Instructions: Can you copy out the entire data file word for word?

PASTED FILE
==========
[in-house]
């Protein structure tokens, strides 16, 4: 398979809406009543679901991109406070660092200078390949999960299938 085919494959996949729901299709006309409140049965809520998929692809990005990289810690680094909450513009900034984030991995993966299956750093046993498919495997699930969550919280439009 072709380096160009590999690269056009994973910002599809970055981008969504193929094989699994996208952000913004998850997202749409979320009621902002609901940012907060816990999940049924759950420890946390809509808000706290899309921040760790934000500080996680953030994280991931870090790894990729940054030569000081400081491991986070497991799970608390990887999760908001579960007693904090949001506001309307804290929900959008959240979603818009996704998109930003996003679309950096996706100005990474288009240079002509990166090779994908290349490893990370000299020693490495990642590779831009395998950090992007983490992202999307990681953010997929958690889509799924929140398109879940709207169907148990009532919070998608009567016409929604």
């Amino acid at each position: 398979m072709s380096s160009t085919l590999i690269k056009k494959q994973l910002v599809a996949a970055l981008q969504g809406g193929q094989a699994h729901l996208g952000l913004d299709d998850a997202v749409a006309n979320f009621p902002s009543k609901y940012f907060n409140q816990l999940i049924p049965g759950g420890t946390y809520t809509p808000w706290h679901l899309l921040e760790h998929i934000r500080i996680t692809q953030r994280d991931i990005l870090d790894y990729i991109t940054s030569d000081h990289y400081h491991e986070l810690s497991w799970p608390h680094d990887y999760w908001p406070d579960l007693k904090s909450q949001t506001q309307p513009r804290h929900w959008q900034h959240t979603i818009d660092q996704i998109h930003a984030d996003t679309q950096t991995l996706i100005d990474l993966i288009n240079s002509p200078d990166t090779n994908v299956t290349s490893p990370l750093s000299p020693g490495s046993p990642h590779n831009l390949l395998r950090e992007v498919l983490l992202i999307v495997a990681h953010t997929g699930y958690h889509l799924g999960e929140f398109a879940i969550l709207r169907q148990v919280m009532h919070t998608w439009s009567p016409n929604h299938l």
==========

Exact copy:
[in-house]
């Protein structure tokens, strides 16, 4: 398979809406009543679901991109406070660092200078390949999960299938 085919494959996949729901299709006309409140049965809520998929692809990005990289810690680094909450513009900034984030991995993966299956750093046993498919495997699930969550919280439009 072709380096160009590999690269056009994973910002599809970055981008969504193929094989699994996208952000913004998850997202749409979320009621902002609901940012907060816990999940049924759950420890946390809509808000706290899309921040760790934000500080996680953030994280991931870090790894990729940054030569000081400081491991986070497991799970608390990887999760908001579960007693904090949001506001309307804290929900959008959240979603818009996704998109930003996003679309950096996706100005990474288009240079002509990166090779994908290349490893990370000299020693490495990642590779831009395998950090992007983490992202999307990681953010997929958690889509799924929140398109879940709207169907148990009532919070998608009567016409929604």
């Amino acid at each position: 398979m072709s380096s160009t085919l590999i690269k056009k494959q994973l910002v599809a996949a970055l981008q969504g809406g193929q094989a699994h729901l996208g952000l913004d299709d998850a997202v749409a006309n979320f009621p902002s009543k609901y940012f907060n409140q816990l999940i049924p049965g759950g420890t946390y809520t809509p808000w706290h679901l899309l921040e760790h998929i934000r500080i996680t692809q953030r994280d991931i990005l870090d790894y990729i991109t940054s030569d000081h990289y400081h491991e986070l810690s497991w799970p608390h680094d990887y999760w908001p406070d579960l007693k904090s909450q949001t506001q309307p513009r804290h929900w959008q900034h959240t979603i818009d660092q996704i998109h930003a984030d996003t679309q950096t991995l996706i100005d990474l993966i288009n240079s002509p200078d990166t090779n994908v299956t290349s490893p990370l750093s000299p020693g490495s046993p990642h590779n831009l390949l395998r950090e992007v498919l983490l992202i999307v495997a990681h953010t997929g699930y958690h889509l799924g999960e929140f398109a879940i969550l709207r169907q148990v919280m009532h919070t998608w439009s009567p016409n929604h299938l």